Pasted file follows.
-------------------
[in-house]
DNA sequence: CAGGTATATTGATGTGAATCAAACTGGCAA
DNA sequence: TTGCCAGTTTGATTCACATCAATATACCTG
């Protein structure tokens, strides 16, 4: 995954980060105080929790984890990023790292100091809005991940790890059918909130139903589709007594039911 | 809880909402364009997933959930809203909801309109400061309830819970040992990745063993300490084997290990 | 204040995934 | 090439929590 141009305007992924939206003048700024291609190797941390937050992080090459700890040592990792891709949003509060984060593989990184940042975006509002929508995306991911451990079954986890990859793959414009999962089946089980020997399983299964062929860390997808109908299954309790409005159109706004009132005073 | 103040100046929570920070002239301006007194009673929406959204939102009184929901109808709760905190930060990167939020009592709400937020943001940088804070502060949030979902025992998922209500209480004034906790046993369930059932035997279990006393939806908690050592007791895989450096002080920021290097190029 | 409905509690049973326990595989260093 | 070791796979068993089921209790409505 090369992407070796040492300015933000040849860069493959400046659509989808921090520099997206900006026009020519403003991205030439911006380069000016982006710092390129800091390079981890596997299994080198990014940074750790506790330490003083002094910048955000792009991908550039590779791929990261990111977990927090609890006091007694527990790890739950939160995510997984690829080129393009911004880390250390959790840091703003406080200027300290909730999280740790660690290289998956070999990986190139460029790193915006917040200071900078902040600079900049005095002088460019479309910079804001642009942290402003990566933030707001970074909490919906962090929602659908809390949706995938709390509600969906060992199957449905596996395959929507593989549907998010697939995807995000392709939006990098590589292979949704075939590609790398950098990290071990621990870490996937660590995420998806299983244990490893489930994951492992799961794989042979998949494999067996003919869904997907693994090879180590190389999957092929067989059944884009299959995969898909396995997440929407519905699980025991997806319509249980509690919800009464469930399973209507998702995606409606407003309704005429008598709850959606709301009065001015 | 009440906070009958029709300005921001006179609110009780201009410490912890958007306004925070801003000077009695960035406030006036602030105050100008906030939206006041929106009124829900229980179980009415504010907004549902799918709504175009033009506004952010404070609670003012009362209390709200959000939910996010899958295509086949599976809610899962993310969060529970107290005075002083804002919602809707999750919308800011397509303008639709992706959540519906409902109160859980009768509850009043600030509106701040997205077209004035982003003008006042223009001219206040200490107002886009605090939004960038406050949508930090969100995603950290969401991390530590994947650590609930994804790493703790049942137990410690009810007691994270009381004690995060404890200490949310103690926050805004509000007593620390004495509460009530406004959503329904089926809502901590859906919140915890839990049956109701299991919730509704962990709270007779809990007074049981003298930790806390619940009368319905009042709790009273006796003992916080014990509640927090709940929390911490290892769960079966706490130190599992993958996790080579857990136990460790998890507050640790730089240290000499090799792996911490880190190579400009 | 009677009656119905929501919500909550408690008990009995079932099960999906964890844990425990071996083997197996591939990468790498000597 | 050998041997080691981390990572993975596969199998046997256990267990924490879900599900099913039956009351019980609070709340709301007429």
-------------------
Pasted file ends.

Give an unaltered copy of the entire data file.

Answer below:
[in-house]
DNA sequence: CAGGTATATTGATGTGAATCAAACTGGCAA
DNA sequence: TTGCCAGTTTGATTCACATCAATATACCTG
């Protein structure tokens, strides 16, 4: 995954980060105080929790984890990023790292100091809005991940790890059918909130139903589709007594039911 | 809880909402364009997933959930809203909801309109400061309830819970040992990745063993300490084997290990 | 204040995934 | 090439929590 141009305007992924939206003048700024291609190797941390937050992080090459700890040592990792891709949003509060984060593989990184940042975006509002929508995306991911451990079954986890990859793959414009999962089946089980020997399983299964062929860390997808109908299954309790409005159109706004009132005073 | 103040100046929570920070002239301006007194009673929406959204939102009184929901109808709760905190930060990167939020009592709400937020943001940088804070502060949030979902025992998922209500209480004034906790046993369930059932035997279990006393939806908690050592007791895989450096002080920021290097190029 | 409905509690049973326990595989260093 | 070791796979068993089921209790409505 090369992407070796040492300015933000040849860069493959400046659509989808921090520099997206900006026009020519403003991205030439911006380069000016982006710092390129800091390079981890596997299994080198990014940074750790506790330490003083002094910048955000792009991908550039590779791929990261990111977990927090609890006091007694527990790890739950939160995510997984690829080129393009911004880390250390959790840091703003406080200027300290909730999280740790660690290289998956070999990986190139460029790193915006917040200071900078902040600079900049005095002088460019479309910079804001642009942290402003990566933030707001970074909490919906962090929602659908809390949706995938709390509600969906060992199957449905596996395959929507593989549907998010697939995807995000392709939006990098590589292979949704075939590609790398950098990290071990621990870490996937660590995420998806299983244990490893489930994951492992799961794989042979998949494999067996003919869904997907693994090879180590190389999957092929067989059944884009299959995969898909396995997440929407519905699980025991997806319509249980509690919800009464469930399973209507998702995606409606407003309704005429008598709850959606709301009065001015 | 009440906070009958029709300005921001006179609110009780201009410490912890958007306004925070801003000077009695960035406030006036602030105050100008906030939206006041929106009124829900229980179980009415504010907004549902799918709504175009033009506004952010404070609670003012009362209390709200959000939910996010899958295509086949599976809610899962993310969060529970107290005075002083804002919602809707999750919308800011397509303008639709992706959540519906409902109160859980009768509850009043600030509106701040997205077209004035982003003008006042223009001219206040200490107002886009605090939004960038406050949508930090969100995603950290969401991390530590994947650590609930994804790493703790049942137990410690009810007691994270009381004690995060404890200490949310103690926050805004509000007593620390004495509460009530406004959503329904089926809502901590859906919140915890839990049956109701299991919730509704962990709270007779809990007074049981003298930790806390619940009368319905009042709790009273006796003992916080014990509640927090709940929390911490290892769960079966706490130190599992993958996790080579857990136990460790998890507050640790730089240290000499090799792996911490880190190579400009 | 009677009656119905929501919500909550408690008990009995079932099960999906964890844990425990071996083997197996591939990468790498000597 | 050998041997080691981390990572993975596969199998046997256990267990924490879900599900099913039956009351019980609070709340709301007429």